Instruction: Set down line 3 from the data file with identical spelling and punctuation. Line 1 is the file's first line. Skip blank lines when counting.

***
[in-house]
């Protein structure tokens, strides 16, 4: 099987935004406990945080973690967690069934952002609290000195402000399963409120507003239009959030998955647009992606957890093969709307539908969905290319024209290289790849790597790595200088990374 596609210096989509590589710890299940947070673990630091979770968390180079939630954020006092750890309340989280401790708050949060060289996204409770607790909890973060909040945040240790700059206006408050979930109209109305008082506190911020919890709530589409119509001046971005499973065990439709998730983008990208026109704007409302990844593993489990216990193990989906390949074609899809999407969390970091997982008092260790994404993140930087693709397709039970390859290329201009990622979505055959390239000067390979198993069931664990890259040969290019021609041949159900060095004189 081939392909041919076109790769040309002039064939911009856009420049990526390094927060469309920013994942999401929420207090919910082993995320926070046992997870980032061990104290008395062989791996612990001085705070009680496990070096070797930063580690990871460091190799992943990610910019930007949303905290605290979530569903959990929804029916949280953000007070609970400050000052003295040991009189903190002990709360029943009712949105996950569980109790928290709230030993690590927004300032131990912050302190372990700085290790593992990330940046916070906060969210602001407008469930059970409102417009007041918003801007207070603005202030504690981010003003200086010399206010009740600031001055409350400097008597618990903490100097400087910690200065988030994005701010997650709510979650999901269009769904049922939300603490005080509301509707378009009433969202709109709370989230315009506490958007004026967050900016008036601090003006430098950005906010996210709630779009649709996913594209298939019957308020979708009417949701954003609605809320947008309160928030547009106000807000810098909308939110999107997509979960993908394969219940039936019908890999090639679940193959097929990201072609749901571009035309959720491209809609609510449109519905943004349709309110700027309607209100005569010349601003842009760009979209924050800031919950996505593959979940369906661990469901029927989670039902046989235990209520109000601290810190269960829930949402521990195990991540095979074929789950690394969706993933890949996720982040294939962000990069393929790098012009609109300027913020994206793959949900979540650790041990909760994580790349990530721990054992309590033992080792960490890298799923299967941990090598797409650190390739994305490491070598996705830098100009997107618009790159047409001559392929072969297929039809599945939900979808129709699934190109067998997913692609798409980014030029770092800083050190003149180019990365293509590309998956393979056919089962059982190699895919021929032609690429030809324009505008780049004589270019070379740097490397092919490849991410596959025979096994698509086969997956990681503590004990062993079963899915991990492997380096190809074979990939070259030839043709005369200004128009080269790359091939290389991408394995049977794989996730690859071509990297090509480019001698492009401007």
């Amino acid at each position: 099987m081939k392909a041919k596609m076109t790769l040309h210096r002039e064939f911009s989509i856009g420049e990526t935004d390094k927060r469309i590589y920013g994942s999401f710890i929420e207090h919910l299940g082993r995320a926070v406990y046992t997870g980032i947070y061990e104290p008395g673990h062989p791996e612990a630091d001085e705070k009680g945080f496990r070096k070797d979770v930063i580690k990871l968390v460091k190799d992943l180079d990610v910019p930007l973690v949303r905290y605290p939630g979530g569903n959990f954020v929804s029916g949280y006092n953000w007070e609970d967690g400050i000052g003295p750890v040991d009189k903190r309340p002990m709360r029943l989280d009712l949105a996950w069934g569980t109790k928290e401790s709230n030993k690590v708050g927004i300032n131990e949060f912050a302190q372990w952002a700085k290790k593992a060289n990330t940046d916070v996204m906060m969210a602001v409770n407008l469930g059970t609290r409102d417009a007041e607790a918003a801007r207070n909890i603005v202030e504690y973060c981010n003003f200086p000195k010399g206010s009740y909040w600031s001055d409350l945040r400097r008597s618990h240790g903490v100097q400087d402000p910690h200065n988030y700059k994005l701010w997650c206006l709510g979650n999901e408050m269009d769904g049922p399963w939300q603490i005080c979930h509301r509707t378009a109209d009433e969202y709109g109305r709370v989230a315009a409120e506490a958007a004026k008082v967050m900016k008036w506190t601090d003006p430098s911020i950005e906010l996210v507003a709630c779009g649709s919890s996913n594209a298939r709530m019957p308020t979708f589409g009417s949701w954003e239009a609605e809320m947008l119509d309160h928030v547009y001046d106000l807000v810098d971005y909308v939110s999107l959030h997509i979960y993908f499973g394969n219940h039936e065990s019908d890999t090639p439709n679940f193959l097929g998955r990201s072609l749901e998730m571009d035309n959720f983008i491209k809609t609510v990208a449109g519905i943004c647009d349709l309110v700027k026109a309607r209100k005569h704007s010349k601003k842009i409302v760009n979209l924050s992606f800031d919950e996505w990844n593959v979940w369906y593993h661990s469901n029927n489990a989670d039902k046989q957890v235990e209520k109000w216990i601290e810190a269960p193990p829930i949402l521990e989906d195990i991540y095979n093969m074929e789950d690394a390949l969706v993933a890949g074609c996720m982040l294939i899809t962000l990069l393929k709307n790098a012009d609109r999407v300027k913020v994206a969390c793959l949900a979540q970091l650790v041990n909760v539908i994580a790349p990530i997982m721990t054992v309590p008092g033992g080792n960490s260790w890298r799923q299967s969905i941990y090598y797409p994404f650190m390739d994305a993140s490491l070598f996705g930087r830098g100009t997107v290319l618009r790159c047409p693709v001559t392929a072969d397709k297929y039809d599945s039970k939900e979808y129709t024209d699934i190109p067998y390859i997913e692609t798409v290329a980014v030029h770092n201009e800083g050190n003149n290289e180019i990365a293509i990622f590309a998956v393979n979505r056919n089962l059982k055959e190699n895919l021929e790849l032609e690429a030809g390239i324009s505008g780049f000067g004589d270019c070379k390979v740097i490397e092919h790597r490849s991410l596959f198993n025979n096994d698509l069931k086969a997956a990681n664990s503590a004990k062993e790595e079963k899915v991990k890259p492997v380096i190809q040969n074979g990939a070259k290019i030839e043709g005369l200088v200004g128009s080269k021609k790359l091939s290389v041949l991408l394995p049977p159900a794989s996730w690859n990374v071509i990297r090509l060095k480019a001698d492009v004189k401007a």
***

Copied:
């Amino acid at each position: 099987m081939k392909a041919k596609m076109t790769l040309h210096r002039e064939f911009s989509i856009g420049e990526t935004d390094k927060r469309i590589y920013g994942s999401f710890i929420e207090h919910l299940g082993r995320a926070v406990y046992t997870g980032i947070y061990e104290p008395g673990h062989p791996e612990a630091d001085e705070k009680g945080f496990r070096k070797d979770v930063i580690k990871l968390v460091k190799d992943l180079d990610v910019p930007l973690v949303r905290y605290p939630g979530g569903n959990f954020v929804s029916g949280y006092n953000w007070e609970d967690g400050i000052g003295p750890v040991d009189k903190r309340p002990m709360r029943l989280d009712l949105a996950w069934g569980t109790k928290e401790s709230n030993k690590v708050g927004i300032n131990e949060f912050a302190q372990w952002a700085k290790k593992a060289n990330t940046d916070v996204m906060m969210a602001v409770n407008l469930g059970t609290r409102d417009a007041e607790a918003a801007r207070n909890i603005v202030e504690y973060c981010n003003f200086p000195k010399g206010s009740y909040w600031s001055d409350l945040r400097r008597s618990h240790g903490v100097q400087d402000p910690h200065n988030y700059k994005l701010w997650c206006l709510g979650n999901e408050m269009d769904g049922p399963w939300q603490i005080c979930h509301r509707t378009a109209d009433e969202y709109g109305r709370v989230a315009a409120e506490a958007a004026k008082v967050m900016k008036w506190t601090d003006p430098s911020i950005e906010l996210v507003a709630c779009g649709s919890s996913n594209a298939r709530m019957p308020t979708f589409g009417s949701w954003e239009a609605e809320m947008l119509d309160h928030v547009y001046d106000l807000v810098d971005y909308v939110s999107l959030h997509i979960y993908f499973g394969n219940h039936e065990s019908d890999t090639p439709n679940f193959l097929g998955r990201s072609l749901e998730m571009d035309n959720f983008i491209k809609t609510v990208a449109g519905i943004c647009d349709l309110v700027k026109a309607r209100k005569h704007s010349k601003k842009i409302v760009n979209l924050s992606f800031d919950e996505w990844n593959v979940w369906y593993h661990s469901n029927n489990a989670d039902k046989q957890v235990e209520k109000w216990i601290e810190a269960p193990p829930i949402l521990e989906d195990i991540y095979n093969m074929e789950d690394a390949l969706v993933a890949g074609c996720m982040l294939i899809t962000l990069l393929k709307n790098a012009d609109r999407v300027k913020v994206a969390c793959l949900a979540q970091l650790v041990n909760v539908i994580a790349p990530i997982m721990t054992v309590p008092g033992g080792n960490s260790w890298r799923q299967s969905i941990y090598y797409p994404f650190m390739d994305a993140s490491l070598f996705g930087r830098g100009t997107v290319l618009r790159c047409p693709v001559t392929a072969d397709k297929y039809d599945s039970k939900e979808y129709t024209d699934i190109p067998y390859i997913e692609t798409v290329a980014v030029h770092n201009e800083g050190n003149n290289e180019i990365a293509i990622f590309a998956v393979n979505r056919n089962l059982k055959e190699n895919l021929e790849l032609e690429a030809g390239i324009s505008g780049f000067g004589d270019c070379k390979v740097i490397e092919h790597r490849s991410l596959f198993n025979n096994d698509l069931k086969a997956a990681n664990s503590a004990k062993e790595e079963k899915v991990k890259p492997v380096i190809q040969n074979g990939a070259k290019i030839e043709g005369l200088v200004g128009s080269k021609k790359l091939s290389v041949l991408l394995p049977p159900a794989s996730w690859n990374v071509i990297r090509l060095k480019a001698d492009v004189k401007a």